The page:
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Diabetes Alert Day

Tammy Roberts, MS, RD, LD, Nutrition and Health Education Specialist, University of Missouri Extension

 

The American Diabetes Association wants people to find out if they are at risk for diabetes. An annual date has been set so people will set aside time in their schedule to find out. On the fourth Tuesday in March, take the Diabetes Risk Test to see if you are at risk for type 2 diabetes.

 

Visit the American Diabetes Association website at http://www.diabetes.org/are-you-at-risk/diabetes-risk-test/ to take the risk test online or to download a paper version of the test.

 

Type 2 diabetes occurs when the body doesn’t make enough insulin or the body becomes unable to utilize the insulin it makes. Insulin is important because it is essentially the key that unlocks cells to allow the glucose or sugar to go inside. If the glucose cannot get inside the cell, it builds up in the blood and can cause damage.

 

Anyone who is over the age of 45, under active and overweight should consider themselves at risk for diabetes. You may also be at risk if you have high triglycerides, high cholesterol, you have an immediate family member with diabetes, you had gestational diabetes or you delivered a baby that weighed more than nine pounds.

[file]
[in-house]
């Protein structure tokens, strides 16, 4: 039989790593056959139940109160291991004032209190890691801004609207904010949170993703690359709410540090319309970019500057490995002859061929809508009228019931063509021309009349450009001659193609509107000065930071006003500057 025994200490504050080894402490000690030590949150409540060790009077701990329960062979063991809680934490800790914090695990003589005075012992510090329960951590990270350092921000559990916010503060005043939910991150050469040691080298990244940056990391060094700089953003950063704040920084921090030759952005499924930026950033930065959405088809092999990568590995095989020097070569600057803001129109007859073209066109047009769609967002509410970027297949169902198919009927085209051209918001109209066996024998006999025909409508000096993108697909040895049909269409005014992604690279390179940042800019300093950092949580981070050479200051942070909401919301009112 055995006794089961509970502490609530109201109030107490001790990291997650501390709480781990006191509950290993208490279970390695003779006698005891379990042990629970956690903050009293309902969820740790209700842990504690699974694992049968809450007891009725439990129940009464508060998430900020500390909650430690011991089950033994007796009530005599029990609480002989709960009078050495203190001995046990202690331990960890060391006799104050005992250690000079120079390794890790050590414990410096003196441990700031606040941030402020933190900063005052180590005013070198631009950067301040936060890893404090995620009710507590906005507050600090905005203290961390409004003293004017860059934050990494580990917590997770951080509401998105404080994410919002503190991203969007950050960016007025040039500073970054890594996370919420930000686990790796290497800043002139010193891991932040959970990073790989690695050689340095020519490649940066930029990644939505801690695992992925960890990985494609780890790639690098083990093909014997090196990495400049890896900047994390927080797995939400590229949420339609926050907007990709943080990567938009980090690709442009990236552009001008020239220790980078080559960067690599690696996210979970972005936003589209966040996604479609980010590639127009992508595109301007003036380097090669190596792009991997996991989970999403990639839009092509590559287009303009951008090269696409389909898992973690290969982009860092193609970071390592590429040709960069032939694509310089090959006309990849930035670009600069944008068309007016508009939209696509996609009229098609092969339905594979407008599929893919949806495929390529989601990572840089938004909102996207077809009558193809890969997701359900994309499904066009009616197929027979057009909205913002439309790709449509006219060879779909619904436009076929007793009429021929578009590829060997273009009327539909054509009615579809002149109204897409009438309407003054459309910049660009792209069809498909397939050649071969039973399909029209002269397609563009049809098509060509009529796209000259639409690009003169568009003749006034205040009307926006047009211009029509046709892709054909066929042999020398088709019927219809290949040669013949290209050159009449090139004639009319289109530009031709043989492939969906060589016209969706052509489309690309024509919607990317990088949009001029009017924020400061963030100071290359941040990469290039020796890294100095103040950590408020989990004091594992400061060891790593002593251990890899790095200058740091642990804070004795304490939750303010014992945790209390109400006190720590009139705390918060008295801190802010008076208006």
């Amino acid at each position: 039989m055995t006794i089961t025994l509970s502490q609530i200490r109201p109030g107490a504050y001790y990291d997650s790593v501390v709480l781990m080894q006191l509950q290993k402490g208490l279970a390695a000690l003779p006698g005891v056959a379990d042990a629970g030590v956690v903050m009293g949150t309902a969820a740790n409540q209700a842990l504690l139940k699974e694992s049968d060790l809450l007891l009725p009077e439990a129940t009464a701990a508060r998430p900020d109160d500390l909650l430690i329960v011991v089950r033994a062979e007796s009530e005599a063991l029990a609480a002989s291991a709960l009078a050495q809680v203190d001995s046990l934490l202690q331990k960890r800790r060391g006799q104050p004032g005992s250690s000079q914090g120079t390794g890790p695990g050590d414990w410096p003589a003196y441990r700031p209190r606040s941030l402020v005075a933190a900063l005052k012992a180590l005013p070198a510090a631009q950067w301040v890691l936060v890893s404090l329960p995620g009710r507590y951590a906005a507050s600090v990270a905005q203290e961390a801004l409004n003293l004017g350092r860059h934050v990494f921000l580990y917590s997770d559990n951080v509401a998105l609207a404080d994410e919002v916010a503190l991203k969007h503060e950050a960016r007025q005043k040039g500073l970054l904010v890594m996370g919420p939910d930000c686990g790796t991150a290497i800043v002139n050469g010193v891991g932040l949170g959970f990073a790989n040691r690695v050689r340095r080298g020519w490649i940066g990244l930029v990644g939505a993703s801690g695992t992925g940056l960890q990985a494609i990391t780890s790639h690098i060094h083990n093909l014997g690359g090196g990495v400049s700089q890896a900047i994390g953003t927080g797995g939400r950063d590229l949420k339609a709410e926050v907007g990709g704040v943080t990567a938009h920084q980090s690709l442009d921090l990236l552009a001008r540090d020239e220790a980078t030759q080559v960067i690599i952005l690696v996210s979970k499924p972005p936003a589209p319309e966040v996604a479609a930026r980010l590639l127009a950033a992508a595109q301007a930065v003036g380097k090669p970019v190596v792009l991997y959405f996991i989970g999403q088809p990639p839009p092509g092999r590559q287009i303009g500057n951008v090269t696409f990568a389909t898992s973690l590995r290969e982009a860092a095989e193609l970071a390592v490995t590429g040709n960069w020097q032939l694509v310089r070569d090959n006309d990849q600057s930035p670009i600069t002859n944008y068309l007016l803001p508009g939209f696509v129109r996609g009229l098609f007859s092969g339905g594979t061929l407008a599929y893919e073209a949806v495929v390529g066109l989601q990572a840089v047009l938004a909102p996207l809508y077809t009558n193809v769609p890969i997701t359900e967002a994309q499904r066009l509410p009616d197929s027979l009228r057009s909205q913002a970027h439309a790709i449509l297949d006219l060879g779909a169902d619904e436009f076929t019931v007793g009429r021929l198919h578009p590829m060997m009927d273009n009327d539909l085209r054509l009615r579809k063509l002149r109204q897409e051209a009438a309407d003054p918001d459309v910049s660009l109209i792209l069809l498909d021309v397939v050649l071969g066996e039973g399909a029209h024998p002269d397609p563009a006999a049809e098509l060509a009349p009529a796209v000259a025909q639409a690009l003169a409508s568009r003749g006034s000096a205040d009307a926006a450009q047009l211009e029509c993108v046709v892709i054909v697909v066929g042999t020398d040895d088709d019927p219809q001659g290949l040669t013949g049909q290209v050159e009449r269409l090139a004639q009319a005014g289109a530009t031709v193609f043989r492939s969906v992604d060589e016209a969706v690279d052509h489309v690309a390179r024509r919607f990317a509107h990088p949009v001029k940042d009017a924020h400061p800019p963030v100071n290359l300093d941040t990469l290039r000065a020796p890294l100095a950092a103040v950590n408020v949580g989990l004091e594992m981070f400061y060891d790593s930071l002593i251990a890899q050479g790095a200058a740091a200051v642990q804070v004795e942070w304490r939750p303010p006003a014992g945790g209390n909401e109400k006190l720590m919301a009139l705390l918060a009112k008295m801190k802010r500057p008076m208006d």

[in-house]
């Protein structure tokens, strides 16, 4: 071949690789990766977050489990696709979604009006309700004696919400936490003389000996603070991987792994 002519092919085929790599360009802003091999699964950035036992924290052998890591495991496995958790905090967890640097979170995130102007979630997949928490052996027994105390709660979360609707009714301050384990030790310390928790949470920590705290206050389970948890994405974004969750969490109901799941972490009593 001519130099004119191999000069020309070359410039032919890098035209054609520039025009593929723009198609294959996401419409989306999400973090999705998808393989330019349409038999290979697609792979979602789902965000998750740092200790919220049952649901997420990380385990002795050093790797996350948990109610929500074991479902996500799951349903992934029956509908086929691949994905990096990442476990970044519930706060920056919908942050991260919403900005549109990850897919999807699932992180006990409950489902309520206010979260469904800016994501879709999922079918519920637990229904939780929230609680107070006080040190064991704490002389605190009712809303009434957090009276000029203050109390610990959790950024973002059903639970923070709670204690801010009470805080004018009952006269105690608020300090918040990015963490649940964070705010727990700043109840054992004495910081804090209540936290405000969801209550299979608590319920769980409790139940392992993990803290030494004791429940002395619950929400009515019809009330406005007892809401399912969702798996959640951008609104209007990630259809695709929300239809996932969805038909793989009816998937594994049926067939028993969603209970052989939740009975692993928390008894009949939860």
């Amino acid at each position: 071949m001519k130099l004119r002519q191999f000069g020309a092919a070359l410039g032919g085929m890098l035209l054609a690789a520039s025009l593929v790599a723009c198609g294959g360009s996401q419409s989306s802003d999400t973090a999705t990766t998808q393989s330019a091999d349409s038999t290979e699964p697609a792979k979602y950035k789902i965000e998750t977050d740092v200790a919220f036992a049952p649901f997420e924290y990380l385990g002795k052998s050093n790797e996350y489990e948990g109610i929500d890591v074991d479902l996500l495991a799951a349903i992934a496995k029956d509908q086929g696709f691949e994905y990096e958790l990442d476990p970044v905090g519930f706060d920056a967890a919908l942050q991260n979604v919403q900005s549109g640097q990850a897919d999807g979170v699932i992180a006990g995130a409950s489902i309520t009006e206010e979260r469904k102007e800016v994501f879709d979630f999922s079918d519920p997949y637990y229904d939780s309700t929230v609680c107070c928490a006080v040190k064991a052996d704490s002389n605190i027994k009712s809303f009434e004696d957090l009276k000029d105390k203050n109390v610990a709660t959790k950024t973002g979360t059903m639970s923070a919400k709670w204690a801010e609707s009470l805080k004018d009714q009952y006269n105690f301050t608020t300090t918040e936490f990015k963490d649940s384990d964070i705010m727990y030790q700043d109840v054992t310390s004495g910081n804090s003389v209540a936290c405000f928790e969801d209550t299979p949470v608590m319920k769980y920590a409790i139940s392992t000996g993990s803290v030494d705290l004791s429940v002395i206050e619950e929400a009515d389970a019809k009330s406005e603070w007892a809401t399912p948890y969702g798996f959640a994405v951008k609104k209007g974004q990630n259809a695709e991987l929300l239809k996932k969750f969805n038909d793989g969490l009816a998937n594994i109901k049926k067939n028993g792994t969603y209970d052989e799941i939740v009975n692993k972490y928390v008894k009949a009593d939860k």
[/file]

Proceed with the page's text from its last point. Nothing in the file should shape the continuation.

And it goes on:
Some symptoms of diabetes include frequent urination, blurred vision, excessive thirst, fatigue or an increased appetite. But do not wait until you have one of these symptoms to see a doctor. It is estimated that there are almost six million people in the United States who have diabetes and don’t know it. That is because people with type 2 diabetes often don’t experience any of these symptoms. Unfortunately, diabetes is often not diagnosed until a person develops one of the serious complications from it which includes heart disease, stroke, kidney disease, eye damage or nerve damage.

 

The good news about type 2 diabetes is that it is very controllable. Once you are diagnosed you can learn about what you need to do to make sure blood sugar levels stay within an acceptable range. You can do that through medications, proper nutrition and exercise.

 

An early diagnosis of type 2 diabetes can make a big difference in your health. Take the risk test to see if it’s time to follow up with your doctor.

 


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Last Updated 03/22/2016